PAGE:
Precepted by Shawn Gaffney.

Introduction to Ancient Magic 3 Continuing Series

Last in the sequence of Ancient Magic is the use of magic in the early Christian world, its relationship with contemporary magic, and related texts. We will explore the origins of this magic, how it was used, and how it evolved over time. We will look at both religious and non-religious magic through a number of examples, both verbal spells and magical items, such as Aramaic incantation bowls.
Precepted by Shawn Gaffney.

Introduction to Ancient Magic Series Series

This is the Landing Page for Prof. Shawn Gaffney's series exploring Ancient Magic.

This page will be updated to reflect which module in the series is being explored in a given month.
Introduction to Ancient Magic Series:
• Module 1: Introduction to Ancient Magic 1 > Link
• Module 2: Introduction to Ancient Magic 2 > Link
• Module 3: Introduction to Ancient Magic 3 > Link
NOTE: Students can jump in at any month/part of the Series. There are no prerequisites.

Precepted by Shawn Gaffney.

Introduction to Egyptian Magic

Introduction to the basic magic of Egypt, including medical, religious, and daily magic used by both specialists and ordinary Egyptians. Where was magic used and by whom? How did one practice magic? Examples will be drawn specifically from Egyptian sources. We will also discuss magic as it is explained in theoretical literature, how we can view magic through these theoretical frameworks, and how they might be applied elsewhere.
Precepted by Shawn Gaffney.

Magic: Grimoires 1

In this module we will use Owen Davie’s Grimoires: a History of Magic Books as a guide to look at a number of different texts, focusing on Late Antiquity to Early Modern books. We will discuss where the books were used, by whom, and how some were related to one another. We will also look at how the books were spread and received, as well as, when possible, some details about individual books. Because of the breadth of the subject we will not have time to delve too deeply into the texts themselves.
Precepted by Shawn Gaffney.

Magic: Grimoires 2

In this module we will look more deeply into one or more texts on magic. Using modern translations and publications, we will focus on one or two texts, read and discuss them. This may include the Testament of Solomon, Picatrix, or the Liber Razielis Archangeli, or another text depending on the interest of the participants.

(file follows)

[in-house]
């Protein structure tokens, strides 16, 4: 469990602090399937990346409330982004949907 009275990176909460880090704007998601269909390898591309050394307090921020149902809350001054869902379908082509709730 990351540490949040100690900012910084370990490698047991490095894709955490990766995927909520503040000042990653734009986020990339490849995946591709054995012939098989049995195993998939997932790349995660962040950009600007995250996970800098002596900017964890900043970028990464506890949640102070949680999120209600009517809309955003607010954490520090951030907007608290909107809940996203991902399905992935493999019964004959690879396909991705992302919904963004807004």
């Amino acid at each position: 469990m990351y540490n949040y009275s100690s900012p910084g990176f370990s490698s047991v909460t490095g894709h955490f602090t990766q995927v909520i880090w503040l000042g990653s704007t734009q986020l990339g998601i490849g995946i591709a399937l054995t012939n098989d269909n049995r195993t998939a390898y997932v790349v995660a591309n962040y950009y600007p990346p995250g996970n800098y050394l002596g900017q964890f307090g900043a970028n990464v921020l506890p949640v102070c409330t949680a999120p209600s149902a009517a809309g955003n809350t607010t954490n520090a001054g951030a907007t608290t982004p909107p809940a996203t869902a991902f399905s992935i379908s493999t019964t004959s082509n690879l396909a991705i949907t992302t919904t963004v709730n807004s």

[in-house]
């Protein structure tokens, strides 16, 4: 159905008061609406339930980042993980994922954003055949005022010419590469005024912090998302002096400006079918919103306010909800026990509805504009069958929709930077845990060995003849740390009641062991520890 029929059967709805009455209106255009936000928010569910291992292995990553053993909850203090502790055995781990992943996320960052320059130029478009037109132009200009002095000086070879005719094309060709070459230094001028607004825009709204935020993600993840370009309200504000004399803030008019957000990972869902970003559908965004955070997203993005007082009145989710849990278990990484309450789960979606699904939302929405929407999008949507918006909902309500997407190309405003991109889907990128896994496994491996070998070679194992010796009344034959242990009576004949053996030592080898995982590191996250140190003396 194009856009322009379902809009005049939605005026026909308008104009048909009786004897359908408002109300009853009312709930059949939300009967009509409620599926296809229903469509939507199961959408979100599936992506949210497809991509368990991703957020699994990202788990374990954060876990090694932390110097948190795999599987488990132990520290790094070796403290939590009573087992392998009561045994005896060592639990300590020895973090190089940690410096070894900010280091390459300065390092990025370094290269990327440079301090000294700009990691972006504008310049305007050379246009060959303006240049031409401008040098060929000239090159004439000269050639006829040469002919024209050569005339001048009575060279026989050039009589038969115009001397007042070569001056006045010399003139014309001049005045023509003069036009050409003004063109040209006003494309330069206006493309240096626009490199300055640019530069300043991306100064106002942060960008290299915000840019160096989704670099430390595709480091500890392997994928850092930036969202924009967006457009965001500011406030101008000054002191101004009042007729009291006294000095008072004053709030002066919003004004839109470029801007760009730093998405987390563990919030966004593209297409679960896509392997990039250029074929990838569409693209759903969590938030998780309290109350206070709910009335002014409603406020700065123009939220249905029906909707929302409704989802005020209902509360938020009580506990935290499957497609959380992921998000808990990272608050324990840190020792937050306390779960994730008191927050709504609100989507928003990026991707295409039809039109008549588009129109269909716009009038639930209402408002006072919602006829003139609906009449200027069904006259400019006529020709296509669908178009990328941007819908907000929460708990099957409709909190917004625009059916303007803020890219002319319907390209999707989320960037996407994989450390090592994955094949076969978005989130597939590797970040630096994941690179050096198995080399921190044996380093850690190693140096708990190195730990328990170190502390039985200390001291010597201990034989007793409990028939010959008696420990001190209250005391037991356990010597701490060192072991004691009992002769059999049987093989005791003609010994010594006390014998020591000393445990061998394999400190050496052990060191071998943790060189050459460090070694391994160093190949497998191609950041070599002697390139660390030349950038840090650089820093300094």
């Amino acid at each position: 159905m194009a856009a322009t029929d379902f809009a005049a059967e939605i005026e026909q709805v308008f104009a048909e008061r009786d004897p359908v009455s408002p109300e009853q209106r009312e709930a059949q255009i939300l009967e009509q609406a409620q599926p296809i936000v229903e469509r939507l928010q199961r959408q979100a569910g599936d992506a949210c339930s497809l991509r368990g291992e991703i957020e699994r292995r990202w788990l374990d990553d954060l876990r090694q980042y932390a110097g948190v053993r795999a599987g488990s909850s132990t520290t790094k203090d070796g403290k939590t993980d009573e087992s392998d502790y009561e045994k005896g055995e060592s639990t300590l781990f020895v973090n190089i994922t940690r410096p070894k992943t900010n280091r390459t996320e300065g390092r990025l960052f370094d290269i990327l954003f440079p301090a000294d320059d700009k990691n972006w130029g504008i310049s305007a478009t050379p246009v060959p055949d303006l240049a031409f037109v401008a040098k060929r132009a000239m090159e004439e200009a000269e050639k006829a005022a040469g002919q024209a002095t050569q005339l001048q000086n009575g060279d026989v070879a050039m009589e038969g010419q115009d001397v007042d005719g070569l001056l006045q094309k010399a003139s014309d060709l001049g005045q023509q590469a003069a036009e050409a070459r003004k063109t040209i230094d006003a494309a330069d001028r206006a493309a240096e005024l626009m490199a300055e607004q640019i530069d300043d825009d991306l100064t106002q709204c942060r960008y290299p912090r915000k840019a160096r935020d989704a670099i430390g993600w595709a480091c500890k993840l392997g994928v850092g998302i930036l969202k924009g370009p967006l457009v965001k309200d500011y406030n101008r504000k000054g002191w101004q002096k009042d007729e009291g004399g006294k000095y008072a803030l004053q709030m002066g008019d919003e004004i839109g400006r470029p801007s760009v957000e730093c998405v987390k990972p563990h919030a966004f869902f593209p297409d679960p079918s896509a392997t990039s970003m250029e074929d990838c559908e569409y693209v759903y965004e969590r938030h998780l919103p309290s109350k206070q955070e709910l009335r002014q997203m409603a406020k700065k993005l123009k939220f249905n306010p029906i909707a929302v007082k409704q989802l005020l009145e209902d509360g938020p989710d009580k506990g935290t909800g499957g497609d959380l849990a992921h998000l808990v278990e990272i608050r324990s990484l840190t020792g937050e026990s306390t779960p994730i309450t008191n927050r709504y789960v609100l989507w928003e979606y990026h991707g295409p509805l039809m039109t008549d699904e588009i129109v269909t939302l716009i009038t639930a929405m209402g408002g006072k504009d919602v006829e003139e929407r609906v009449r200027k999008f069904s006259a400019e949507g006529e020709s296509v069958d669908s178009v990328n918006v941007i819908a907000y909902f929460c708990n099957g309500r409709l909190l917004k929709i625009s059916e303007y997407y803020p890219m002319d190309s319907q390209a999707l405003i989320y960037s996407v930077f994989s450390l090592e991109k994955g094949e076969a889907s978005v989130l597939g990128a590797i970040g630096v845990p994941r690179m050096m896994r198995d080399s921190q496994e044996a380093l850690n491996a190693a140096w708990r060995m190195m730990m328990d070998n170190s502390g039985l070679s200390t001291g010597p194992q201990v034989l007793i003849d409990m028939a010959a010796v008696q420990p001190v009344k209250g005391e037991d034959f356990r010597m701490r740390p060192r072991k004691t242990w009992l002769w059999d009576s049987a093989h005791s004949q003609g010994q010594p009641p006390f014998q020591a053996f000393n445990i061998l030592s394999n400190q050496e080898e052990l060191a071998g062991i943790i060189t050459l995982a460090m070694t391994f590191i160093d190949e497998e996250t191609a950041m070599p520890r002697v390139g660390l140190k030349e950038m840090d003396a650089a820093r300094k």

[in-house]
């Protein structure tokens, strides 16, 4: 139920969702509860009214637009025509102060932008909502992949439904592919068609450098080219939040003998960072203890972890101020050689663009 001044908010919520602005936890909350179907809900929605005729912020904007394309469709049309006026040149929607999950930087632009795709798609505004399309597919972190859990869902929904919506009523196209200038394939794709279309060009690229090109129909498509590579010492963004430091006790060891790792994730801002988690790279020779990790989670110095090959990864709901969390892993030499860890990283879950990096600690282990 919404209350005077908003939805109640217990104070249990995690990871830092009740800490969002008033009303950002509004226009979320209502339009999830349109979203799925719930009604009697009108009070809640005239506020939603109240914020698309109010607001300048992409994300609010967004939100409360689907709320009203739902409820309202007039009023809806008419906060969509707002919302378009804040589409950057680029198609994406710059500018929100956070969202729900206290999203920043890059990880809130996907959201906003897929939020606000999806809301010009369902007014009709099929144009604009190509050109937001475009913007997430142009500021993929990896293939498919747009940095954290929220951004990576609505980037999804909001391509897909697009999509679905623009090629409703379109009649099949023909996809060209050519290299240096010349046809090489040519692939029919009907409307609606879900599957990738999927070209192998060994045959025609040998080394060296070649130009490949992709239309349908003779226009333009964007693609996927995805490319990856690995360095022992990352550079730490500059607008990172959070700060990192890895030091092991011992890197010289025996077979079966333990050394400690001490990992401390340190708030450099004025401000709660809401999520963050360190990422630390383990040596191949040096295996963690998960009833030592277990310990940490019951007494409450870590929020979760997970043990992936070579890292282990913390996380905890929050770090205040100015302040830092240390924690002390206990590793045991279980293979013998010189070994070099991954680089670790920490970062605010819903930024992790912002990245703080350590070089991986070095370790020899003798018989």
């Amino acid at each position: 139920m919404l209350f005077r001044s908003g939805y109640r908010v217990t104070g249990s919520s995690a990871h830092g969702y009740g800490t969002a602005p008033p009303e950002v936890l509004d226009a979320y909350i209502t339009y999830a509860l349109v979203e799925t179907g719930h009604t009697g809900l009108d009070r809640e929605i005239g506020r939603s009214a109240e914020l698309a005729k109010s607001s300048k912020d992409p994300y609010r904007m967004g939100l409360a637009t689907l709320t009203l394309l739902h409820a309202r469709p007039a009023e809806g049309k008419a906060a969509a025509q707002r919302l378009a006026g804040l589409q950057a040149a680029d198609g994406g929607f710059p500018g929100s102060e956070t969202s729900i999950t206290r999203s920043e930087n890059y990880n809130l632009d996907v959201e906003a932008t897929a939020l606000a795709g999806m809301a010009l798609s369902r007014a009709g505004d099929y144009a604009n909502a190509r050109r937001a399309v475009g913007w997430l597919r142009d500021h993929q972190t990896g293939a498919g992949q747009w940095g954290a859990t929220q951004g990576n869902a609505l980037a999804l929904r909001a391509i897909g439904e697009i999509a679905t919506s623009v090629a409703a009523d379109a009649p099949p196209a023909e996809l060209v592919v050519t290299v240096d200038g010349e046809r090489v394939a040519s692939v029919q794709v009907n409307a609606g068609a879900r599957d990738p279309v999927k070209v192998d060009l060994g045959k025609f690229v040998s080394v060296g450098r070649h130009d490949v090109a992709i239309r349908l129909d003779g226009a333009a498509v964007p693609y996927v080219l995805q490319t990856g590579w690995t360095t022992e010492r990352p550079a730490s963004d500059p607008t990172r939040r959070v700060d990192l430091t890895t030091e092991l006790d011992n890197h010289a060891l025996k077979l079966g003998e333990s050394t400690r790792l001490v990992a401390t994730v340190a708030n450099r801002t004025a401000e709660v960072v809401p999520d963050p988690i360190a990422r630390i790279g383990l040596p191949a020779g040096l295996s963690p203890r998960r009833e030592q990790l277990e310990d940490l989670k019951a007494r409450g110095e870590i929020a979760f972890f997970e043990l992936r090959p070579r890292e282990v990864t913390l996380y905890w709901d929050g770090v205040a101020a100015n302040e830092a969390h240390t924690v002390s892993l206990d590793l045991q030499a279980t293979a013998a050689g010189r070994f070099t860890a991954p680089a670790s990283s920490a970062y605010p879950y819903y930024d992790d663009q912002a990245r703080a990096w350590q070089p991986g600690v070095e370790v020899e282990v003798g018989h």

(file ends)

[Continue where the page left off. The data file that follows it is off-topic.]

Note: While this is the natural follow-up class to the first Grimoires Module, it can be taken without taking the first Grimoires class.
Precepted by Shawn Gaffney.

Magic: Islamic Magic and Occultism

We will explore the early period of Islamic magic and secret knowledge. We will look at various categories of magic, from astrology to talisman magic. Our sources will draw on recent scholarly publications as well as translations of medieval texts.
Precepted by Shawn Gaffney.

Reading L.M. Montgomery as Fantasy: Part 1: Anne of Green Gables

This course will be offered for the first time this October 2023 (Anne’s favourite month)

Within weeks of its 1908 publication, L.M. Montgomery’s Anne of Green Gables became a bestseller. Over the years, this charming orphan story put Montgomery and her imaginative Prince Edward Island on a global map.

Despite the fact that Anne of Green Gables is Canada’s bestselling novel throughout the world—or because of it—Montgomery was ignored by the literati and scholarship. Montgomery was a public intellectual, the first female Canadian fellow of the Royal Society of Arts, and invested Officer of the Order of the British Empire. Still she was dismissed as “just” a children’s writer, a regionalist, or a woman. It was 25 years after Montgomery’s death before children’s literature and feminist scholars began to recover her work as worthy of study.

While there is a robust field of Montgomery scholarship, there are areas where our focus is sometimes too narrow. One of these is the category of “realistic” fiction. While there is a kind of verisimilitude about everyday life in the late Victorian era in her work, the realism is pressed to the margins of definition as Montgomery romanticizes the worlds she creates. And can we disagree that there is something magical about Anne herself? By changing our way of approach and by looking at Anne of Green Gables as a fantasy novel, what can we unveil in this classic novel?

Native Prince Edward Islander and Montgomery scholar Brenton Dickieson will lead students through a rereading of Anne of Green Gables using the lenses we use to study fantasy and speculative fiction with the goal of allowing one of the greatest living children’s books to live in new ways.
Precepted by Brenton Dickieson.

Shakespeare's Epic Fairy Tales: Pericles and Cymbeline

This module looks at two late plays frequently overlooked in Shakespeare studies: Pericles, Prince of Tyre and Cymbeline. In Pericles, Shakespeare and collaborator George Wilkins present a medievalist fairy-tale of adventure on the high seas, set in the ancient Mediterranean and narrated by Middle English poet, John Gower. In Cymbeline, a princess’s attempt to rid herself of the suitor she loathes and reunite with the man she loves leads to a tangle of escapes, pursuits, and mistaken identities. Decried by some critics for their eccentric and eclectic plots, both plays feature grand voyages across land and sea, benevolent magic, and the loss and recovered of true love.
Precepted by Liam Daley.

The Argonauts: Apollonius of Rhodes